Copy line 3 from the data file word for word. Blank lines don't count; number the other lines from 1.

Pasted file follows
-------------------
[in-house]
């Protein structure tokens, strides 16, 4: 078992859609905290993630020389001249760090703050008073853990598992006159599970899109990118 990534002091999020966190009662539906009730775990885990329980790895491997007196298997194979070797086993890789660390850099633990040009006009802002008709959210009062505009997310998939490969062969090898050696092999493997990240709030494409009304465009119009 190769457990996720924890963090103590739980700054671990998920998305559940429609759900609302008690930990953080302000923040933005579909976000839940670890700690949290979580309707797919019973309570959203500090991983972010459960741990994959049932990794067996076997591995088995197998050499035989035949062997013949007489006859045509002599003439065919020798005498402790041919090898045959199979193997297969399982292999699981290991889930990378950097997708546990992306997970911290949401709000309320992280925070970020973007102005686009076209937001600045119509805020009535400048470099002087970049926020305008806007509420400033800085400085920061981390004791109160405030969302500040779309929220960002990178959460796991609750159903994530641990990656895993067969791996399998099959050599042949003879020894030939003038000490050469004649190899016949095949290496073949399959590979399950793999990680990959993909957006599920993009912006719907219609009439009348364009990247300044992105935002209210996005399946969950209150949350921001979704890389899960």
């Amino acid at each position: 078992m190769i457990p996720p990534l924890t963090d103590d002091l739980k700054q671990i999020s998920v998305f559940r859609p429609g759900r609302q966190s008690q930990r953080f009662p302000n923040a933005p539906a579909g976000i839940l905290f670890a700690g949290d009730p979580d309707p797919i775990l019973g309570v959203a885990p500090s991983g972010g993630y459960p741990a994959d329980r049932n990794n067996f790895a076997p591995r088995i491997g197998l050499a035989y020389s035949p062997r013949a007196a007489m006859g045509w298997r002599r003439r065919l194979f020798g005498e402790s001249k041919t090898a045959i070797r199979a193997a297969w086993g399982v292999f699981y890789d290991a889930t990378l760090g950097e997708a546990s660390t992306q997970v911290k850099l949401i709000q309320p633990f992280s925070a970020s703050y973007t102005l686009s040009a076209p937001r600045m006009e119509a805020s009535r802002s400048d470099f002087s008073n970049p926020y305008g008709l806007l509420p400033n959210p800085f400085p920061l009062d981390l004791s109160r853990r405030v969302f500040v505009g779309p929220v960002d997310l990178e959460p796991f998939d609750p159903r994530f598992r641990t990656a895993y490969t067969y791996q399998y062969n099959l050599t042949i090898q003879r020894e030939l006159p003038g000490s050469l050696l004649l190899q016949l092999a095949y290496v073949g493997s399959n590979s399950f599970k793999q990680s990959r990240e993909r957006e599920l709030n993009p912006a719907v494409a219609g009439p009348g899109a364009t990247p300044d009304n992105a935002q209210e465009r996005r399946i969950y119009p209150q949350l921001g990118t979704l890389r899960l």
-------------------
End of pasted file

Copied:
């Amino acid at each position: 078992m190769i457990p996720p990534l924890t963090d103590d002091l739980k700054q671990i999020s998920v998305f559940r859609p429609g759900r609302q966190s008690q930990r953080f009662p302000n923040a933005p539906a579909g976000i839940l905290f670890a700690g949290d009730p979580d309707p797919i775990l019973g309570v959203a885990p500090s991983g972010g993630y459960p741990a994959d329980r049932n990794n067996f790895a076997p591995r088995i491997g197998l050499a035989y020389s035949p062997r013949a007196a007489m006859g045509w298997r002599r003439r065919l194979f020798g005498e402790s001249k041919t090898a045959i070797r199979a193997a297969w086993g399982v292999f699981y890789d290991a889930t990378l760090g950097e997708a546990s660390t992306q997970v911290k850099l949401i709000q309320p633990f992280s925070a970020s703050y973007t102005l686009s040009a076209p937001r600045m006009e119509a805020s009535r802002s400048d470099f002087s008073n970049p926020y305008g008709l806007l509420p400033n959210p800085f400085p920061l009062d981390l004791s109160r853990r405030v969302f500040v505009g779309p929220v960002d997310l990178e959460p796991f998939d609750p159903r994530f598992r641990t990656a895993y490969t067969y791996q399998y062969n099959l050599t042949i090898q003879r020894e030939l006159p003038g000490s050469l050696l004649l190899q016949l092999a095949y290496v073949g493997s399959n590979s399950f599970k793999q990680s990959r990240e993909r957006e599920l709030n993009p912006a719907v494409a219609g009439p009348g899109a364009t990247p300044d009304n992105a935002q209210e465009r996005r399946i969950y119009p209150q949350l921001g990118t979704l890389r899960l």